“Summer afternoon-summer afternoon;
to me those have always been the two of the
most beautiful words in the English language.”
By Edith Wharton
This is a great time to deadhead your roses and other perennials. On the cool days this past weekend, Hubby took off most of our dead roses so the bushes should flower once again. I took the indoor plants from the dining room and put them on the front porch to work on them. I loosened the soil around the plants and gave all of them a “haircut.” One of the philodendron branches was at least two feet long. It is now a manageable four inches long. I am going to give each pot some new soil and a dose of Neptune’s Harvest Fertilizer. Of course, all the while I was tending to the plants as I sat on the stairs, our outdoor cat Louie was head-butting me to pat him. It was difficult to ignore him.
I love the magazine Reminisce and usually sit down with it when it comes in the mail. The July issue has a wonderful photo on the front cover. It shows a very young Dick Clark sitting on the hopefully-empty covers of old music albums. The photo was taken on Nov. 22, 1958, about a year after “American Bandstand” began. Inside the magazine is a photo of Dick, looking resplendent in his New Year’s Eve tuxedo. The magazine also has a small article on a 100-year-old company, Lance Peanut Butter Cookies. The cookies flourished during the Depression because people could afford the 5-cent cost of a package. These crackers are still being made and Hubby often buys them. There is a fairly long article on the Airstream trailer. It was also very interesting.
On June 15, Hubby and I attended the Healing and Anointing Mass at St. Mark’s Church. Fr. Dan Finn, with the able assistance of Deacon Van Nguyen, ministered to the good-sized crowd. The parish secretary, Judy Greeley, welcomed us to the hall. Judy’s Mom, Barbara, was also at the Mass. Pal Dolly sat with us. Pat Kennedy and Mary Carney were in front of us. Bridie Knauber was also there. I am always delighted to see and chat with Marianna Hannigan. Fr. Dan mentioned during the Mass that he visits the Veterans’ Hospital in Jamaica Plain. He said that the Healing Mass was to help improve us spiritually, mentally, and physically. He told us to entrust our lives to God. He asked us to remember those who were not able to come to the Anointing Mass.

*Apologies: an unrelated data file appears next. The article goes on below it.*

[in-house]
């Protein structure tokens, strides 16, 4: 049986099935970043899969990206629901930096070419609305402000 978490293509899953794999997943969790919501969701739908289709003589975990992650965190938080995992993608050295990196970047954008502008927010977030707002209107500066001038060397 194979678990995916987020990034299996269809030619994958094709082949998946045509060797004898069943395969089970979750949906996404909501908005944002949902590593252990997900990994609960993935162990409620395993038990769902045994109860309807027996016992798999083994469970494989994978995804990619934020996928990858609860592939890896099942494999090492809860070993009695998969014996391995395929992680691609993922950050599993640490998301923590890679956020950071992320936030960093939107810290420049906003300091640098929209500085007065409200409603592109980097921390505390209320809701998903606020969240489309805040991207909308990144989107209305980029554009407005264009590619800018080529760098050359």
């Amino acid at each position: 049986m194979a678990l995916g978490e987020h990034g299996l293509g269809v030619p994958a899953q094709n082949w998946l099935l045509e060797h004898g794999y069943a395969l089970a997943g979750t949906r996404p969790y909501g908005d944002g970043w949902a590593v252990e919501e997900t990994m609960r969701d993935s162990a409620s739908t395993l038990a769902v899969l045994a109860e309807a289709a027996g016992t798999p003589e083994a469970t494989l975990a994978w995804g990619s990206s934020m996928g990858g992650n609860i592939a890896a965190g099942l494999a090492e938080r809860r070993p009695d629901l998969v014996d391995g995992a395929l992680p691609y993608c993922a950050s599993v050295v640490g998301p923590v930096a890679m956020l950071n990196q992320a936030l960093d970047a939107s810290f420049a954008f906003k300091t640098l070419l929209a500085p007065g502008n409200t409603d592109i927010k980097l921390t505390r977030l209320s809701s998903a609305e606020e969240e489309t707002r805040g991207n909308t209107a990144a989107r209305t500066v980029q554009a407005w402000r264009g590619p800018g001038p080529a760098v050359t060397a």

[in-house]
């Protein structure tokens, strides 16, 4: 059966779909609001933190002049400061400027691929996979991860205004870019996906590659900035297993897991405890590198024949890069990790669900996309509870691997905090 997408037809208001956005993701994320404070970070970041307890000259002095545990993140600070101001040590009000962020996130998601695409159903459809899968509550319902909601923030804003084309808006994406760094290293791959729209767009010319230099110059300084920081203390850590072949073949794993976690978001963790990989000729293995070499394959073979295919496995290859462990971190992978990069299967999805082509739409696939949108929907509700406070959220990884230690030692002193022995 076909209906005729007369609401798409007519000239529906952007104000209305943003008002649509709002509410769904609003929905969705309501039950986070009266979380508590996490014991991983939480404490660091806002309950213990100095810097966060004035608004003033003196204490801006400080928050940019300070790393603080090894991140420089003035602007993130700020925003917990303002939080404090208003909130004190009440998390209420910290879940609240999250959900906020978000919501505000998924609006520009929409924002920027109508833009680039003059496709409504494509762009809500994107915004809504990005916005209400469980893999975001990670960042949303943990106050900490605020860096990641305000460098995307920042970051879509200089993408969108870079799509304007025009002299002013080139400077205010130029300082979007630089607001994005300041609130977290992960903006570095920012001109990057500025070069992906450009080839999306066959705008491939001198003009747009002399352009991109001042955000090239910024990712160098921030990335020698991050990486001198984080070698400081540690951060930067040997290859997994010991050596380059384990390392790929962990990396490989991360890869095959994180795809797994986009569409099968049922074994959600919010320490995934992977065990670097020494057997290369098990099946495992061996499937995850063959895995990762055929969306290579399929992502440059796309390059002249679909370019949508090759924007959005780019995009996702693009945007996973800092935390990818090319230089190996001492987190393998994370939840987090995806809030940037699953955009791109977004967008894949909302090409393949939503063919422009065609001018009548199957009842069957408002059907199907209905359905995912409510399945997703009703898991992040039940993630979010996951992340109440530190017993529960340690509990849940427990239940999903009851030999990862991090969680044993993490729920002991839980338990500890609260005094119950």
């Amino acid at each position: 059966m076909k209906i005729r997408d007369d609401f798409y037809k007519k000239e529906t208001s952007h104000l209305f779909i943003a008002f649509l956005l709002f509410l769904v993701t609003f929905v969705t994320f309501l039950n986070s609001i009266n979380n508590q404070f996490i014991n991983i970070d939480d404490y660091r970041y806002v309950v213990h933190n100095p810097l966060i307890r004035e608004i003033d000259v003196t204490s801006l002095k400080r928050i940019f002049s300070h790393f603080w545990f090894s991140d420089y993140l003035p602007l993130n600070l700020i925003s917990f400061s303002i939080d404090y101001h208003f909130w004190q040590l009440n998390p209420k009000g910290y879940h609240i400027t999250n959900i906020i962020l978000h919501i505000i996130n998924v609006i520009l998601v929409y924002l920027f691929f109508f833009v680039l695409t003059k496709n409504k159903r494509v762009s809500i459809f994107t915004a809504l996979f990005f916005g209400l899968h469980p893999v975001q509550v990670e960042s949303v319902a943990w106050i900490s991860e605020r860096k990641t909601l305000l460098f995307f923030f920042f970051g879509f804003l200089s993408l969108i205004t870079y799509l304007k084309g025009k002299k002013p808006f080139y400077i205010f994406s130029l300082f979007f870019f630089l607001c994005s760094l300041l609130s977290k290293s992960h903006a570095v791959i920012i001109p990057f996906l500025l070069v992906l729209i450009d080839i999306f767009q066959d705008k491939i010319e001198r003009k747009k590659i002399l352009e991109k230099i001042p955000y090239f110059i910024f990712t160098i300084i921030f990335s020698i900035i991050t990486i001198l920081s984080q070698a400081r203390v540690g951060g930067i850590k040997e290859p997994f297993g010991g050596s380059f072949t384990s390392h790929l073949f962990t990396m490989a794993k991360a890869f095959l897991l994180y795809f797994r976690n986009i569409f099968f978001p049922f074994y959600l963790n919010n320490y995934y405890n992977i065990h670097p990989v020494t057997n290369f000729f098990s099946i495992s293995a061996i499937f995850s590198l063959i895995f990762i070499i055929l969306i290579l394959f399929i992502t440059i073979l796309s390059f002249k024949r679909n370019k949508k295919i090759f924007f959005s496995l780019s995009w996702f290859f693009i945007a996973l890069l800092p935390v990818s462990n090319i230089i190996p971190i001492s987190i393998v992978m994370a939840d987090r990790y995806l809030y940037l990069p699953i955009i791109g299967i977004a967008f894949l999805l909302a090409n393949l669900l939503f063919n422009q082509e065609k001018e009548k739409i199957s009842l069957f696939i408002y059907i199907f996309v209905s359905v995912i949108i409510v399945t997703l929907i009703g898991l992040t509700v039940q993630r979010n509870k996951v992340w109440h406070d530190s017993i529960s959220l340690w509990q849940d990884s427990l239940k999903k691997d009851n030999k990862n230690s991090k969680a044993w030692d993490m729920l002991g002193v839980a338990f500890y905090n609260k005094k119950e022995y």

Following the Mass, we were invited to join in the buffet. We had seen Gerard bring in the food so we knew it would be terrific. Secretary Judy told me how easy it is to deal with Gerard for the yearly Anointing Mass. We were treated to a tasty salad, ready-made sandwiches, and meatballs. I had to have part of one of Gerard’s brownies “to make sure that they were not poisoned” as I used to say to my kids when they were little. I always wanted a taste of their ice cream. They caught on to my scam when they were about five years old.
On June 24, Hubby and I attended The Friendship Social Event for those with special needs and disabilities at Florian Hall. We had attended the event once before and knew what a nice time it was. We were welcomed by our friend Irene Duff, who was one of the gals at the Front Desk. When we went into the hall, we saw that Marty Allen and Ann Marshall were busily tending to the buffet table. In came many of the handicapped people with their aides. Dennis Walsh, who organized the event, also welcomed us. Joe Peters had already begun playing the music. A few people were out on the floor dancing and “grooving” to the music. Eileen Collins invited us to sit with her. She had already been joined by Marilyn Ferrara, Peg McDonough (no relation), Marie Schallmo, Mary Sullivan, and her nieces Carol Splaine and Jeanne Findlay.